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“We Do Not Need This Flying Invasion of Privacy”




By Neil Satterlund

Alameda County Sheriff Ahern wants surveillance drones.
At last Thursday’s hearing of Alameda County’s Public Safety Committee, over powerful objections from more than a hundred members of the community, he clarified what he wants: a small, quiet robot helicopter with a camera and thermal imaging that can see you through the bushes.
He wants to fly it anywhere in California.
The sheriff’s list of drone missions looks focused on disaster response, but includes fire prevention and crime scene monitoring. When veteran ACLU attorney Linda Lye, calling this “vastly overbroad,” asked whether jaywalking would provide an excuse to observe demonstrations, he dismissed the question as “rude.” (He had earlier told a reporter that “we don’t want to rule out a lot of uses.”)
First, he was only going to use the drone to monitor felonies. Then he backtracked, saying that the drone might also be used for surveillance at the scene of “some” misdemeanors.
But he insists that the drone will never be launched on a pretext and used for another purpose. (Just like stop-and-frisk policies are never used to harass and oppress the public under the pretext of preventing crime).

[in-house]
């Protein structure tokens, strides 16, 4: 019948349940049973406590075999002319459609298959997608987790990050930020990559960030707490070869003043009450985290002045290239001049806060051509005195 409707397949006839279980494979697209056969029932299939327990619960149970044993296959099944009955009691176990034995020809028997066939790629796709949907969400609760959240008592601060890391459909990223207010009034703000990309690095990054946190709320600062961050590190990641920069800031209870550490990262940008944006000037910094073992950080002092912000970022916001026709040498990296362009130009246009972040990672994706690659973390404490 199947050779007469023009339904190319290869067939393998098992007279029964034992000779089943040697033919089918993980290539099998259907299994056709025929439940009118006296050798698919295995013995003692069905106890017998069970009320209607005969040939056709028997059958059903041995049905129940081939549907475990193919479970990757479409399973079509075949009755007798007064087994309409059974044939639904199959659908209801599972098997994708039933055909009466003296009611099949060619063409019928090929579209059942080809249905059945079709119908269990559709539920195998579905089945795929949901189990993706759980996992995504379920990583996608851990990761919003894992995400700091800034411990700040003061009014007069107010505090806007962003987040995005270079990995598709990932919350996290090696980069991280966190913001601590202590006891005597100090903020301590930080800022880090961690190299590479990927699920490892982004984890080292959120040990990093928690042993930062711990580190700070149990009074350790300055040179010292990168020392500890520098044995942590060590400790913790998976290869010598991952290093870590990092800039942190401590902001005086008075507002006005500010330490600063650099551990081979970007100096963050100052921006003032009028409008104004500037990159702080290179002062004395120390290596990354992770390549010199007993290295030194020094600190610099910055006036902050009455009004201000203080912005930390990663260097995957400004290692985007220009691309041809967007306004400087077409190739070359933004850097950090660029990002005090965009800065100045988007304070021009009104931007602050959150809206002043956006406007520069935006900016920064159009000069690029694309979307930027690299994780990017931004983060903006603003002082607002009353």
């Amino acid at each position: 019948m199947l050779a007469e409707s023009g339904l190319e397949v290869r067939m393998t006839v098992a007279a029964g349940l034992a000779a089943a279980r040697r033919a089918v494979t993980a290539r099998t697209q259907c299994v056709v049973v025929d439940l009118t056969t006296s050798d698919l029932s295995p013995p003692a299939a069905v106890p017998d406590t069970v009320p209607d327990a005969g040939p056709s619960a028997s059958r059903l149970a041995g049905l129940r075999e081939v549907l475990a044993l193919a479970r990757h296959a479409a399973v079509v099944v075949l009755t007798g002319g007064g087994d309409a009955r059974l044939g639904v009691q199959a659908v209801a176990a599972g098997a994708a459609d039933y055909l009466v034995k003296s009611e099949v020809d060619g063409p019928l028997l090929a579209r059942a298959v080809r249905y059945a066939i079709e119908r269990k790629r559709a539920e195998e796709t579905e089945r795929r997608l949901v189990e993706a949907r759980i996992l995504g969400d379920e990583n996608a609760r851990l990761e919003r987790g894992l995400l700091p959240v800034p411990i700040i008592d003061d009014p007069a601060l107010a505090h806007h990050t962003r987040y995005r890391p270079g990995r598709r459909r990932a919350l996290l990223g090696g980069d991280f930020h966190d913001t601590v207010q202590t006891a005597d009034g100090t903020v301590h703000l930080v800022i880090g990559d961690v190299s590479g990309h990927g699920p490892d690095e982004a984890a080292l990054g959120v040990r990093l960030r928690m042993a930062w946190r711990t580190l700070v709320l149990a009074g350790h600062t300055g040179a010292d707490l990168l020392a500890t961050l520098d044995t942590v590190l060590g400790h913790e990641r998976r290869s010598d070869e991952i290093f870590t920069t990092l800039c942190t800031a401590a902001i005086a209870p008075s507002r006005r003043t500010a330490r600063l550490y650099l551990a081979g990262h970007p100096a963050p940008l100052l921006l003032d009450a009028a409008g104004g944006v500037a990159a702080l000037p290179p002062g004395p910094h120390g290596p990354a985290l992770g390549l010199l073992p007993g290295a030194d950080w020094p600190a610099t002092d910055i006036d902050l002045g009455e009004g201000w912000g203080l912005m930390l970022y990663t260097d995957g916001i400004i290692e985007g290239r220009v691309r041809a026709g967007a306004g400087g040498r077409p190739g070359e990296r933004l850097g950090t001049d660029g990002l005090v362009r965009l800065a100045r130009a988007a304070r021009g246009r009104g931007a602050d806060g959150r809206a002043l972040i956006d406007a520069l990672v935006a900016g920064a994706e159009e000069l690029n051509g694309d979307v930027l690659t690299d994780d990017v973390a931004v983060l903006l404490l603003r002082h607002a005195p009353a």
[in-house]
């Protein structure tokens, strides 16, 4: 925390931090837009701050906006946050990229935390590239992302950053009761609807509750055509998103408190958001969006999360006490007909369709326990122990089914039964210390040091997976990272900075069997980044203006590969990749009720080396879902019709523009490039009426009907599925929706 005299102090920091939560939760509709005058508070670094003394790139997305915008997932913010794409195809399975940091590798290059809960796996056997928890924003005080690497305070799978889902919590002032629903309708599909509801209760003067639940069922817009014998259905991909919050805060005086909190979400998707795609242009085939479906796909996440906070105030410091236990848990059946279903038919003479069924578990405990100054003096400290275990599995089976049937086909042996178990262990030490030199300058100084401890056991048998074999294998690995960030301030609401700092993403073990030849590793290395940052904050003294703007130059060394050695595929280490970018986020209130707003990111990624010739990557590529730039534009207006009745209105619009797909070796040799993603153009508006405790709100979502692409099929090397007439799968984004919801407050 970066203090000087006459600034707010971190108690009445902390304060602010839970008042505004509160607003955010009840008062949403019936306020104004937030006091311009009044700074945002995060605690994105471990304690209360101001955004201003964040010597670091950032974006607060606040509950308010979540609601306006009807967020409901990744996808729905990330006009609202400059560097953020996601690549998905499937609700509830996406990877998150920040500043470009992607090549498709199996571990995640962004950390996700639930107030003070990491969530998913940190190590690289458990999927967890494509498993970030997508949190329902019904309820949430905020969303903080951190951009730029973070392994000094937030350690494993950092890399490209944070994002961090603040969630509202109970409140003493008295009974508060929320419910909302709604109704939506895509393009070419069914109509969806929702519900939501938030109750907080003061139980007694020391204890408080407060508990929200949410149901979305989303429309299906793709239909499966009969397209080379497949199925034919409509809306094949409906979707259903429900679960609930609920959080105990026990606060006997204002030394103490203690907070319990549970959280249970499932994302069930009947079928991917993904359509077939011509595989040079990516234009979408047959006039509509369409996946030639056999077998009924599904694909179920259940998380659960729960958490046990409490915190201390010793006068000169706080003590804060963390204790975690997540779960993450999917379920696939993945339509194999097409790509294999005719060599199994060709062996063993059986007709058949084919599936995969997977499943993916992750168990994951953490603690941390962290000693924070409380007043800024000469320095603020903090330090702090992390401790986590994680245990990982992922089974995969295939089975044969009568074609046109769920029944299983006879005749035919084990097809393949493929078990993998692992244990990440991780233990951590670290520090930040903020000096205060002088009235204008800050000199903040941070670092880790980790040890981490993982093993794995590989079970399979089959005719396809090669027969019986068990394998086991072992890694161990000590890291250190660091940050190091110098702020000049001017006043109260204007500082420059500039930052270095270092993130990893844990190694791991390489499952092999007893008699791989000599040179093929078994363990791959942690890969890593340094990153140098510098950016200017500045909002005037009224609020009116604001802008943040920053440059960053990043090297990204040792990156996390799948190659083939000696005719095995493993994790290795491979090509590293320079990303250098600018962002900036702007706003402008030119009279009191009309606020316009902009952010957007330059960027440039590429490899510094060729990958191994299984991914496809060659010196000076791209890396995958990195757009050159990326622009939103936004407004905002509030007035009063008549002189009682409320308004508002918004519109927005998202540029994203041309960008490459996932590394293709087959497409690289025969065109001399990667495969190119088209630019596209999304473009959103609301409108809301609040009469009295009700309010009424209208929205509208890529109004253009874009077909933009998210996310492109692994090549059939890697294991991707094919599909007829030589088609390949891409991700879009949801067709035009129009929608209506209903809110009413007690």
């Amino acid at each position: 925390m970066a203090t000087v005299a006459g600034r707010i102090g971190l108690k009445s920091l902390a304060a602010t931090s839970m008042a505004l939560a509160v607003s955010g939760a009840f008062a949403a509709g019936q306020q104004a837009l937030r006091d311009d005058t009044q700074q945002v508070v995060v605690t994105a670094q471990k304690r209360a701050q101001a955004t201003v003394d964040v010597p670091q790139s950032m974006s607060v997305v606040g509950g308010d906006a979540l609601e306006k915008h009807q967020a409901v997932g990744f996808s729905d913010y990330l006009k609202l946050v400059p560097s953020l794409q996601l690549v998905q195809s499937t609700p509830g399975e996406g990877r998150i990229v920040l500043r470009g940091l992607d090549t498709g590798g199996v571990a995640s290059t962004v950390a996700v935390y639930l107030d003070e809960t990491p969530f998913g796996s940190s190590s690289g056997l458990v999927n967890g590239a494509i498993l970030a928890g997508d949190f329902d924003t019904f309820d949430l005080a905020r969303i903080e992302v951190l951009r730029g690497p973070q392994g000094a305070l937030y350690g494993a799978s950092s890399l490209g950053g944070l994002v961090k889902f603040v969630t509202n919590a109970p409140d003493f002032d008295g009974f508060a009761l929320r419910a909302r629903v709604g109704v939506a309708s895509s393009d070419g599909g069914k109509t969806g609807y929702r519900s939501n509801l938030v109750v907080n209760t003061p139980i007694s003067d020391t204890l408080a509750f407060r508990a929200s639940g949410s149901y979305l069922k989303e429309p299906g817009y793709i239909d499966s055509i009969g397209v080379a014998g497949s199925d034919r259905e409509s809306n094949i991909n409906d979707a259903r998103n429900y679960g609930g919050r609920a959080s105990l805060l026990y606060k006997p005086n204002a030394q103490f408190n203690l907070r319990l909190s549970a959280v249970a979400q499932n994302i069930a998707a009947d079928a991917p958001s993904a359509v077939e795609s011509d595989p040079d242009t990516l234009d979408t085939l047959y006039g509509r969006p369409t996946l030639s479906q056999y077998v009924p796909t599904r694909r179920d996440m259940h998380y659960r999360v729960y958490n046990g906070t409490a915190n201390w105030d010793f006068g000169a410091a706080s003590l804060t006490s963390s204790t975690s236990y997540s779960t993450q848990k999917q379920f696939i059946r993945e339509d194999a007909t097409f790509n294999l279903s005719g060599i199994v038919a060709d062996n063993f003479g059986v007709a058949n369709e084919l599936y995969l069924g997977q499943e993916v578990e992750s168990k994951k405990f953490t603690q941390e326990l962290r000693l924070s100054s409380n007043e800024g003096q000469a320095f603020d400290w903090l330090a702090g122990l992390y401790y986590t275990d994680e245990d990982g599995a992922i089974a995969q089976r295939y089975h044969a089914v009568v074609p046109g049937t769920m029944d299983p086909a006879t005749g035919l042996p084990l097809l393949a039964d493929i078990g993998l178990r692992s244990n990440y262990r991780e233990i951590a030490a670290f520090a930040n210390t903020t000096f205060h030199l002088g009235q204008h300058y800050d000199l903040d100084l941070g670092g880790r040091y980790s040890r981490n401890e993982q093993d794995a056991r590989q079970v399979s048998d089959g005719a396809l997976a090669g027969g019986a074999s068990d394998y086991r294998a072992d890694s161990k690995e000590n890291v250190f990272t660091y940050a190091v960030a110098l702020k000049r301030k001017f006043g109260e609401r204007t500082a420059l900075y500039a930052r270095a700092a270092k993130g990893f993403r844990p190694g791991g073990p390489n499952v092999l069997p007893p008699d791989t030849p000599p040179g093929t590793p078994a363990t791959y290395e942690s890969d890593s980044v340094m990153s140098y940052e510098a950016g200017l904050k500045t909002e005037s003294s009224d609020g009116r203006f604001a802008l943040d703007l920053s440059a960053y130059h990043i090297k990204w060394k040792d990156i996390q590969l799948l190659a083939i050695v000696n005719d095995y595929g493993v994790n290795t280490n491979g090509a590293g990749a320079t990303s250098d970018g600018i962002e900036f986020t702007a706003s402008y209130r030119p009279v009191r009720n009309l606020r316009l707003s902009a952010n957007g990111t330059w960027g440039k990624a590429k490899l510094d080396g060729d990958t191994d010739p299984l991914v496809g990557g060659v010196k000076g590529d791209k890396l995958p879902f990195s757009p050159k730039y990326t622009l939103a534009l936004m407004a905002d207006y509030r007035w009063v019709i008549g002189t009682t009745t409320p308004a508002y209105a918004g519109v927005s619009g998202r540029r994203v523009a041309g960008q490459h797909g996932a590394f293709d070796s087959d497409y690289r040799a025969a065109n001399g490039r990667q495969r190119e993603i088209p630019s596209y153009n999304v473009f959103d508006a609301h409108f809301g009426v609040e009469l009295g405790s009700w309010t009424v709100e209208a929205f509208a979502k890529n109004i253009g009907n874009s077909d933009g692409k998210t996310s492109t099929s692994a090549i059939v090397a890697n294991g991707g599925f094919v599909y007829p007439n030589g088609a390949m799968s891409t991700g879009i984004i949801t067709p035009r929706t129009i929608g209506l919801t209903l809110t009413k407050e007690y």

Sorry. I must not use these words. The sheriff ordered the county supervisors and the public not to say “surveillance,” or for that matter “drone,” while discussing his surveillance drone.
He refused to promise not to collect off-mission information for the national intelligence fusion centers. These centers track “suspicious activity” (like anti-war protests, or the threat apparently presented by the “diversity” surrounding a Virginia military base).
Even if you trust the sheriff not to abuse surveillance, drones aren’t safe. Customs and Border Control’s drones crash seven times more often than the aviation average.
The sheriff also does not understand the drone he’s asking for— he claims that the drone’s “signal hopping” makes it impossible to hack. But cell phones have used signal hopping since 1995—apparently, the sheriff hasn’t seen The Wire, or otherwise heard about wiretapping.
Last year, a similar drone was hacked using off-the-shelf hardware. The Homeland Security Committee called it a “gaping hole in the security of using unmanned aerial systems domestically.”
The sheriff offers no reason why Alameda County should be the first drone agency in California, and one of the first nationwide. We shouldn’t be on the cutting edge of civilian surveillance and police militarization. We do not need this unsafe, expensive, flying invasion of privacy.
Neil Satterlund is a member of Alameda County Against Drones

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